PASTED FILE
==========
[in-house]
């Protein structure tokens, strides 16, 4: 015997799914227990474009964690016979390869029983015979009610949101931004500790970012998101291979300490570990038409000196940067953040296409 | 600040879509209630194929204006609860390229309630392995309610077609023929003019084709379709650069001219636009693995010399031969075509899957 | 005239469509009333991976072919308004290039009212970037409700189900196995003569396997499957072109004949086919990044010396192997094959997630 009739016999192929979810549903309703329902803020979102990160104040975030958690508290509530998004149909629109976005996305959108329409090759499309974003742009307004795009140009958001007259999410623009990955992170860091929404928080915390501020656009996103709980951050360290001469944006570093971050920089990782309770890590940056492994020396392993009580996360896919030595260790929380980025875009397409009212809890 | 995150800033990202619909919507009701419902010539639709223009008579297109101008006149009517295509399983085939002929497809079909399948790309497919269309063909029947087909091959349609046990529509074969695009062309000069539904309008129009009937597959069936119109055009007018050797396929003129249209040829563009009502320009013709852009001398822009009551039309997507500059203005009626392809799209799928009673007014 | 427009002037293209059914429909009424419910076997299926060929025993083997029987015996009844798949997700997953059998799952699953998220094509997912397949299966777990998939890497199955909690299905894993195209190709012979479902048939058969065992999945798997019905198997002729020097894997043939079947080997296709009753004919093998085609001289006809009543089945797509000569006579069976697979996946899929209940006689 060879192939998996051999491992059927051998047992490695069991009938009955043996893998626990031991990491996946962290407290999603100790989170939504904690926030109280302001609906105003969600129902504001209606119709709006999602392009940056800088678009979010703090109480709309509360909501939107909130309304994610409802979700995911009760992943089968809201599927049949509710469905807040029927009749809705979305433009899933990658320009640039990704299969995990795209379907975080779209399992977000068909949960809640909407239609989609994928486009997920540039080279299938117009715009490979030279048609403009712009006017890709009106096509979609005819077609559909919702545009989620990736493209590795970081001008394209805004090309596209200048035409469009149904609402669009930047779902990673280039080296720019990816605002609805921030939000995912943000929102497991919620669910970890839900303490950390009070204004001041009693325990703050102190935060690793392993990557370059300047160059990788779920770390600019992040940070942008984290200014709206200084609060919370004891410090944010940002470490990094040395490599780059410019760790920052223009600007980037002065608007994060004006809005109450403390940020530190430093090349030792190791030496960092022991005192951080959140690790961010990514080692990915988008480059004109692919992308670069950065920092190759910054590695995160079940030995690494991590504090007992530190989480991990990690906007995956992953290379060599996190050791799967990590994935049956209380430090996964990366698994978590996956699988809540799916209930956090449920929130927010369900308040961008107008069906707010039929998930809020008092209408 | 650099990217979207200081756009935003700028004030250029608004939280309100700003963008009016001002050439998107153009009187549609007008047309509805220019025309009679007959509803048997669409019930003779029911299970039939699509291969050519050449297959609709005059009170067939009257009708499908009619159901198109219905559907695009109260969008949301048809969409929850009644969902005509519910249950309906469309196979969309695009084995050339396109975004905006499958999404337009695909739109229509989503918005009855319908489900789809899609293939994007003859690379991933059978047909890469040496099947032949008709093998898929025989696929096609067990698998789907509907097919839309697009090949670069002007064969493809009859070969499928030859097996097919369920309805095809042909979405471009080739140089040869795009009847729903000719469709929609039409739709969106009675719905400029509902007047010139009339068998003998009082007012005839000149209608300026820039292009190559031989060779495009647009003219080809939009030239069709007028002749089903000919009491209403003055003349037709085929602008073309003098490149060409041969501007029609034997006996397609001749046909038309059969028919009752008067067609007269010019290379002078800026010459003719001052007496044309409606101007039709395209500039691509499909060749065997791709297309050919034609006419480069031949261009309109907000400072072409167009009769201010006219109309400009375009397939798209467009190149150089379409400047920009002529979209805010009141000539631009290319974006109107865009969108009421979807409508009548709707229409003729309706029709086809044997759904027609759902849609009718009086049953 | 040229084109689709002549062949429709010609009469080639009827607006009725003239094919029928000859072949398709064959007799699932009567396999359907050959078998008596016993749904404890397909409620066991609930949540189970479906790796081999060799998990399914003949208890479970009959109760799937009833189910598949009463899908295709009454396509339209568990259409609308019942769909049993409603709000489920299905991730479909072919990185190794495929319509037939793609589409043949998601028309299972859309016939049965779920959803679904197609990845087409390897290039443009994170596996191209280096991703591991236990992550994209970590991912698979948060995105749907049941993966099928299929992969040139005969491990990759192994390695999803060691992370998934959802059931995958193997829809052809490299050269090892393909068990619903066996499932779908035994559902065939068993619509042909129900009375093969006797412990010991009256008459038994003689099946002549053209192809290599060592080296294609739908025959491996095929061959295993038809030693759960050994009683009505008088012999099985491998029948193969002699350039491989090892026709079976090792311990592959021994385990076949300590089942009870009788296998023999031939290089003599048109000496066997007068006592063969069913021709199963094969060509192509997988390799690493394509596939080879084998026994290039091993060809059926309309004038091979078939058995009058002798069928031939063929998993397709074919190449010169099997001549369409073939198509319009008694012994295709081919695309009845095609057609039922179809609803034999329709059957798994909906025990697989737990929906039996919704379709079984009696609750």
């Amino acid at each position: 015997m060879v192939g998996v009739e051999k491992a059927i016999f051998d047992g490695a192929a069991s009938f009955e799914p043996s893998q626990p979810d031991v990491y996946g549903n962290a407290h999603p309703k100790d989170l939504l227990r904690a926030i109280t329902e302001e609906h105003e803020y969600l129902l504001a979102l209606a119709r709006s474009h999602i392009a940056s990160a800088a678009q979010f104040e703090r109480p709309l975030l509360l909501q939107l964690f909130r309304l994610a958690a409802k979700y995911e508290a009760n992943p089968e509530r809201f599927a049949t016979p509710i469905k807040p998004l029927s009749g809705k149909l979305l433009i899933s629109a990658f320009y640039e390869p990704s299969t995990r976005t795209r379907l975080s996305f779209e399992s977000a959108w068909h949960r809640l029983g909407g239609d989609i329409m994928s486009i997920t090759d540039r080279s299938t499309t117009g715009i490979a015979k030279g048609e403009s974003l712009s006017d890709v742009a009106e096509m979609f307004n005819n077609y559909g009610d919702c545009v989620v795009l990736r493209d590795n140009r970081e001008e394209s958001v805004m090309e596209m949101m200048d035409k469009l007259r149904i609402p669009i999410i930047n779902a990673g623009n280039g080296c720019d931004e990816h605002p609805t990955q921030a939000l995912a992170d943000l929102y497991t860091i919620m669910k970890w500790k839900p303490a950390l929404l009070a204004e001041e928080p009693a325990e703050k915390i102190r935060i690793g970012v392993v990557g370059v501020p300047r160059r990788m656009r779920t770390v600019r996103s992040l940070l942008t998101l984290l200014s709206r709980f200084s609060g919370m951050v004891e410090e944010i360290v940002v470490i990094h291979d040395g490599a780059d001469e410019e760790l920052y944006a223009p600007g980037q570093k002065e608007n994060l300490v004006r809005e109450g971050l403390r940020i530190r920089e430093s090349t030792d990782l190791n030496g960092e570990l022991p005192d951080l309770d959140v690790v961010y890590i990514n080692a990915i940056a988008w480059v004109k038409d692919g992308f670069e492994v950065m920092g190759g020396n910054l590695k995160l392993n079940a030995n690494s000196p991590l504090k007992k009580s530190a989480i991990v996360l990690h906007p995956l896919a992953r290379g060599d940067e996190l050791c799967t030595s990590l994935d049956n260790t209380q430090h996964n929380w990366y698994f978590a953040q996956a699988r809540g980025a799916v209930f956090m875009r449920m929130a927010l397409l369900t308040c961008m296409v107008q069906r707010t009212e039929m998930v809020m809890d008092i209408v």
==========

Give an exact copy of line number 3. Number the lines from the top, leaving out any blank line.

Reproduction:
């Amino acid at each position: 015997m060879v192939g998996v009739e051999k491992a059927i016999f051998d047992g490695a192929a069991s009938f009955e799914p043996s893998q626990p979810d031991v990491y996946g549903n962290a407290h999603p309703k100790d989170l939504l227990r904690a926030i109280t329902e302001e609906h105003e803020y969600l129902l504001a979102l209606a119709r709006s474009h999602i392009a940056s990160a800088a678009q979010f104040e703090r109480p709309l975030l509360l909501q939107l964690f909130r309304l994610a958690a409802k979700y995911e508290a009760n992943p089968e509530r809201f599927a049949t016979p509710i469905k807040p998004l029927s009749g809705k149909l979305l433009i899933s629109a990658f320009y640039e390869p990704s299969t995990r976005t795209r379907l975080s996305f779209e399992s977000a959108w068909h949960r809640l029983g909407g239609d989609i329409m994928s486009i997920t090759d540039r080279s299938t499309t117009g715009i490979a015979k030279g048609e403009s974003l712009s006017d890709v742009a009106e096509m979609f307004n005819n077609y559909g009610d919702c545009v989620v795009l990736r493209d590795n140009r970081e001008e394209s958001v805004m090309e596209m949101m200048d035409k469009l007259r149904i609402p669009i999410i930047n779902a990673g623009n280039g080296c720019d931004e990816h605002p609805t990955q921030a939000l995912a992170d943000l929102y497991t860091i919620m669910k970890w500790k839900p303490a950390l929404l009070a204004e001041e928080p009693a325990e703050k915390i102190r935060i690793g970012v392993v990557g370059v501020p300047r160059r990788m656009r779920t770390v600019r996103s992040l940070l942008t998101l984290l200014s709206r709980f200084s609060g919370m951050v004891e410090e944010i360290v940002v470490i990094h291979d040395g490599a780059d001469e410019e760790l920052y944006a223009p600007g980037q570093k002065e608007n994060l300490v004006r809005e109450g971050l403390r940020i530190r920089e430093s090349t030792d990782l190791n030496g960092e570990l022991p005192d951080l309770d959140v690790v961010y890590i990514n080692a990915i940056a988008w480059v004109k038409d692919g992308f670069e492994v950065m920092g190759g020396n910054l590695k995160l392993n079940a030995n690494s000196p991590l504090k007992k009580s530190a989480i991990v996360l990690h906007p995956l896919a992953r290379g060599d940067e996190l050791c799967t030595s990590l994935d049956n260790t209380q430090h996964n929380w990366y698994f978590a953040q996956a699988r809540g980025a799916v209930f956090m875009r449920m929130a927010l397409l369900t308040c961008m296409v107008q069906r707010t009212e039929m998930v809020m809890d008092i209408v």